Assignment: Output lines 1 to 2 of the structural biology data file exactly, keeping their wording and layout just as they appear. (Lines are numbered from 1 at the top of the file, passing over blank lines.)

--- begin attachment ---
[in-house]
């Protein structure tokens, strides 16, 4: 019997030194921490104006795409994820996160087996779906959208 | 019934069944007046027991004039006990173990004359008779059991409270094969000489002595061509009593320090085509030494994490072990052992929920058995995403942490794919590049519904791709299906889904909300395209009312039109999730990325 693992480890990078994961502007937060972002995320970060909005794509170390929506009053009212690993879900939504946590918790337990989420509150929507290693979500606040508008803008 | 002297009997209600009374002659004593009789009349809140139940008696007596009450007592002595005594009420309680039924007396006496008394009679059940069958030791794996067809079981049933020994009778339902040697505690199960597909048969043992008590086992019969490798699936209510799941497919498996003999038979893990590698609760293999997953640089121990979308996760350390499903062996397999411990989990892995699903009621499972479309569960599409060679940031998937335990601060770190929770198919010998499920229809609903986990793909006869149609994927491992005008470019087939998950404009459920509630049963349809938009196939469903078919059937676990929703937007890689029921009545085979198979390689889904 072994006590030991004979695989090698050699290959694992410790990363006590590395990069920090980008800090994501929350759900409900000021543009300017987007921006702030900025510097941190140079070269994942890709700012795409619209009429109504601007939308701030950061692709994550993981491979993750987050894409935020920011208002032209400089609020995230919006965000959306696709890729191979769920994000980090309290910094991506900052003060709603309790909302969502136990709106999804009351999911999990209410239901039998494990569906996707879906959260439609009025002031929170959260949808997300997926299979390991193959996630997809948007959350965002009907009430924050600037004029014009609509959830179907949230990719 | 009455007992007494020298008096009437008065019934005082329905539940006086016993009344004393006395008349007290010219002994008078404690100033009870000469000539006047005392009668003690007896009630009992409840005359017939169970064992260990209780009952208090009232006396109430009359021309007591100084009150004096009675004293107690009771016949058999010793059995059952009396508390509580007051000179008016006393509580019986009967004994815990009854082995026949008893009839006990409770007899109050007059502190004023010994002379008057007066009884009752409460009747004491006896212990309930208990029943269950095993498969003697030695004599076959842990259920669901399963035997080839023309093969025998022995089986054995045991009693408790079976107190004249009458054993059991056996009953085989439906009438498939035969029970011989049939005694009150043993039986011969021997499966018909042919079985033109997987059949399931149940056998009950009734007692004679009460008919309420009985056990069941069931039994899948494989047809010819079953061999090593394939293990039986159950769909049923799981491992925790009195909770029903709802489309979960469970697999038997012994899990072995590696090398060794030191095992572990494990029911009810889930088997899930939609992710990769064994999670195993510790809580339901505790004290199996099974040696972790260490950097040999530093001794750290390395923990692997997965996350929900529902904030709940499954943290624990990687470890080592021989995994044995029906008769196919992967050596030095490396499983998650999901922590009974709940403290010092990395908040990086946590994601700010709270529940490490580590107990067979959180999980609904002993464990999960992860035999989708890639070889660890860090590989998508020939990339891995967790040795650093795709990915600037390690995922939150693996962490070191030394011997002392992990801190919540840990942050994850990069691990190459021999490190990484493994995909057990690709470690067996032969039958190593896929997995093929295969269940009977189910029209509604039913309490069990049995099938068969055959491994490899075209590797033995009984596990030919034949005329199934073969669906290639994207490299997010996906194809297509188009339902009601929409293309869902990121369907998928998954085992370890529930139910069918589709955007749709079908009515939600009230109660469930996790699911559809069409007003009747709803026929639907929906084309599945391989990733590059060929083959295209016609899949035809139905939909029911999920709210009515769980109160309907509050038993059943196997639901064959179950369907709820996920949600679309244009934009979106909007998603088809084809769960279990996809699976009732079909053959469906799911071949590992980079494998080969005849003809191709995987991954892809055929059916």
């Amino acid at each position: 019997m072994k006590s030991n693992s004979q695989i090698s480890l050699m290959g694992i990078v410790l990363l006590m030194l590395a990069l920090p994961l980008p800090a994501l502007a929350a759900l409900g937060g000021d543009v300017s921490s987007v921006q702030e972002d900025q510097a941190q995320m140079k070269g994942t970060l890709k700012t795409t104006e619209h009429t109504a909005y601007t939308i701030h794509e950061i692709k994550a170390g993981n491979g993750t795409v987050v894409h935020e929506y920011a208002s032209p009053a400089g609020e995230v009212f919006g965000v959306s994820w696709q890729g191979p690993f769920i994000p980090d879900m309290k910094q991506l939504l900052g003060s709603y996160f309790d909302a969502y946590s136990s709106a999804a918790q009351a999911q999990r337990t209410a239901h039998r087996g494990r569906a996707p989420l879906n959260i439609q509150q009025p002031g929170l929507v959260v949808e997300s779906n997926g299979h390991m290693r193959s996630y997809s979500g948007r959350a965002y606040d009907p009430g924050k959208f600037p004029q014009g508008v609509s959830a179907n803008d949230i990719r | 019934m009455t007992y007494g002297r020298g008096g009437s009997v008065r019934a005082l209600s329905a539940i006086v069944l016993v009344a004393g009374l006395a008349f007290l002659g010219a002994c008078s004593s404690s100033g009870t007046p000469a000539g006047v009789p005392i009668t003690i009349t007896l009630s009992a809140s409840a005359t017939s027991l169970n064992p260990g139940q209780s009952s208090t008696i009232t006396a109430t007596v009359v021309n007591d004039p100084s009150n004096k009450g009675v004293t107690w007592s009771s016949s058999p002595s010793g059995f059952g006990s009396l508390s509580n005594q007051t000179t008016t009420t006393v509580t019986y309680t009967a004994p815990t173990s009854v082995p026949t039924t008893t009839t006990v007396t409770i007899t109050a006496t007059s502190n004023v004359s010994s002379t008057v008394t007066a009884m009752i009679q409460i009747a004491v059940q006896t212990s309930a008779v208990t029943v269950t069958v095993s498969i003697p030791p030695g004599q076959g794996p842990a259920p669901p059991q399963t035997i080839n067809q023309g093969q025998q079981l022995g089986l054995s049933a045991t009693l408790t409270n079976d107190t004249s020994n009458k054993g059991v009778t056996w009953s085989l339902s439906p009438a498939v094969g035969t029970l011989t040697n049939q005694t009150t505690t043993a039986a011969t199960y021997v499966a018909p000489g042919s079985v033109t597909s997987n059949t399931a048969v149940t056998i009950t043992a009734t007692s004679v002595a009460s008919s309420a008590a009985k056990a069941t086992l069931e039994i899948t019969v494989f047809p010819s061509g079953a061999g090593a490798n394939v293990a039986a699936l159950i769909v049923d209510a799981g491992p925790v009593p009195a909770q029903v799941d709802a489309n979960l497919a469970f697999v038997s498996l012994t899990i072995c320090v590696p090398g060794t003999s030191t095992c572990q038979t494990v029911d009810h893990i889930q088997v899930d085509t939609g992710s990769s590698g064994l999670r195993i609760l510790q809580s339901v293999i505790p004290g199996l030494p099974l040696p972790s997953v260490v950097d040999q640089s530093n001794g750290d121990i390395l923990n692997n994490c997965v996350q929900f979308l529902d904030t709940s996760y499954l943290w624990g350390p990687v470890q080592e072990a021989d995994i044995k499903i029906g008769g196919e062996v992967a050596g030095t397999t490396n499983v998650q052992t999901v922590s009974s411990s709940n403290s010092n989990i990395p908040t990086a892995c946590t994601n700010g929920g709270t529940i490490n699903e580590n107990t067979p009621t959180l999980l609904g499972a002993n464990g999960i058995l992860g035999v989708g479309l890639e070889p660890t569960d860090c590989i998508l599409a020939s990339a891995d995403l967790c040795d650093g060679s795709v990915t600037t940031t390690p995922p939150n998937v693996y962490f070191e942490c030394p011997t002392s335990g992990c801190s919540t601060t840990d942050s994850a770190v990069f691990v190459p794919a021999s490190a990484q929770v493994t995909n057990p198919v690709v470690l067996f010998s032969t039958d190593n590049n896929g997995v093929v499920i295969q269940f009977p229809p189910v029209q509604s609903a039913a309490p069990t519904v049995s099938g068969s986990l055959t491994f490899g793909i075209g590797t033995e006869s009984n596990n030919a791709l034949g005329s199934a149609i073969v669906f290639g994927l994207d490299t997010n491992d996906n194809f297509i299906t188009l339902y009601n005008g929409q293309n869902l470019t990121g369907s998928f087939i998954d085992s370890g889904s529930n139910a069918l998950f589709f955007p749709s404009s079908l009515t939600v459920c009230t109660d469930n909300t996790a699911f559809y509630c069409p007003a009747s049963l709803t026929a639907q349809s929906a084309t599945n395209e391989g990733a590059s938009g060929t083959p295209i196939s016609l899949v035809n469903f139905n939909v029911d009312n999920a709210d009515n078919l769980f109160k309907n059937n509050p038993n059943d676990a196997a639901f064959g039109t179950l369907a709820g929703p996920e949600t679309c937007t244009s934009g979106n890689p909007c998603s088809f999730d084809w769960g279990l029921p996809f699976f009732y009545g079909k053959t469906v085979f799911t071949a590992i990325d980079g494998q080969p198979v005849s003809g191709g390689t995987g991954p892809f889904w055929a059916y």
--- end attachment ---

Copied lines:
[in-house]
């Protein structure tokens, strides 16, 4: 019997030194921490104006795409994820996160087996779906959208 | 019934069944007046027991004039006990173990004359008779059991409270094969000489002595061509009593320090085509030494994490072990052992929920058995995403942490794919590049519904791709299906889904909300395209009312039109999730990325 693992480890990078994961502007937060972002995320970060909005794509170390929506009053009212690993879900939504946590918790337990989420509150929507290693979500606040508008803008 | 002297009997209600009374002659004593009789009349809140139940008696007596009450007592002595005594009420309680039924007396006496008394009679059940069958030791794996067809079981049933020994009778339902040697505690199960597909048969043992008590086992019969490798699936209510799941497919498996003999038979893990590698609760293999997953640089121990979308996760350390499903062996397999411990989990892995699903009621499972479309569960599409060679940031998937335990601060770190929770198919010998499920229809609903986990793909006869149609994927491992005008470019087939998950404009459920509630049963349809938009196939469903078919059937676990929703937007890689029921009545085979198979390689889904 072994006590030991004979695989090698050699290959694992410790990363006590590395990069920090980008800090994501929350759900409900000021543009300017987007921006702030900025510097941190140079070269994942890709700012795409619209009429109504601007939308701030950061692709994550993981491979993750987050894409935020920011208002032209400089609020995230919006965000959306696709890729191979769920994000980090309290910094991506900052003060709603309790909302969502136990709106999804009351999911999990209410239901039998494990569906996707879906959260439609009025002031929170959260949808997300997926299979390991193959996630997809948007959350965002009907009430924050600037004029014009609509959830179907949230990719 | 009455007992007494020298008096009437008065019934005082329905539940006086016993009344004393006395008349007290010219002994008078404690100033009870000469000539006047005392009668003690007896009630009992409840005359017939169970064992260990209780009952208090009232006396109430009359021309007591100084009150004096009675004293107690009771016949058999010793059995059952009396508390509580007051000179008016006393509580019986009967004994815990009854082995026949008893009839006990409770007899109050007059502190004023010994002379008057007066009884009752409460009747004491006896212990309930208990029943269950095993498969003697030695004599076959842990259920669901399963035997080839023309093969025998022995089986054995045991009693408790079976107190004249009458054993059991056996009953085989439906009438498939035969029970011989049939005694009150043993039986011969021997499966018909042919079985033109997987059949399931149940056998009950009734007692004679009460008919309420009985056990069941069931039994899948494989047809010819079953061999090593394939293990039986159950769909049923799981491992925790009195909770029903709802489309979960469970697999038997012994899990072995590696090398060794030191095992572990494990029911009810889930088997899930939609992710990769064994999670195993510790809580339901505790004290199996099974040696972790260490950097040999530093001794750290390395923990692997997965996350929900529902904030709940499954943290624990990687470890080592021989995994044995029906008769196919992967050596030095490396499983998650999901922590009974709940403290010092990395908040990086946590994601700010709270529940490490580590107990067979959180999980609904002993464990999960992860035999989708890639070889660890860090590989998508020939990339891995967790040795650093795709990915600037390690995922939150693996962490070191030394011997002392992990801190919540840990942050994850990069691990190459021999490190990484493994995909057990690709470690067996032969039958190593896929997995093929295969269940009977189910029209509604039913309490069990049995099938068969055959491994490899075209590797033995009984596990030919034949005329199934073969669906290639994207490299997010996906194809297509188009339902009601929409293309869902990121369907998928998954085992370890529930139910069918589709955007749709079908009515939600009230109660469930996790699911559809069409007003009747709803026929639907929906084309599945391989990733590059060929083959295209016609899949035809139905939909029911999920709210009515769980109160309907509050038993059943196997639901064959179950369907709820996920949600679309244009934009979106909007998603088809084809769960279990996809699976009732079909053959469906799911071949590992980079494998080969005849003809191709995987991954892809055929059916």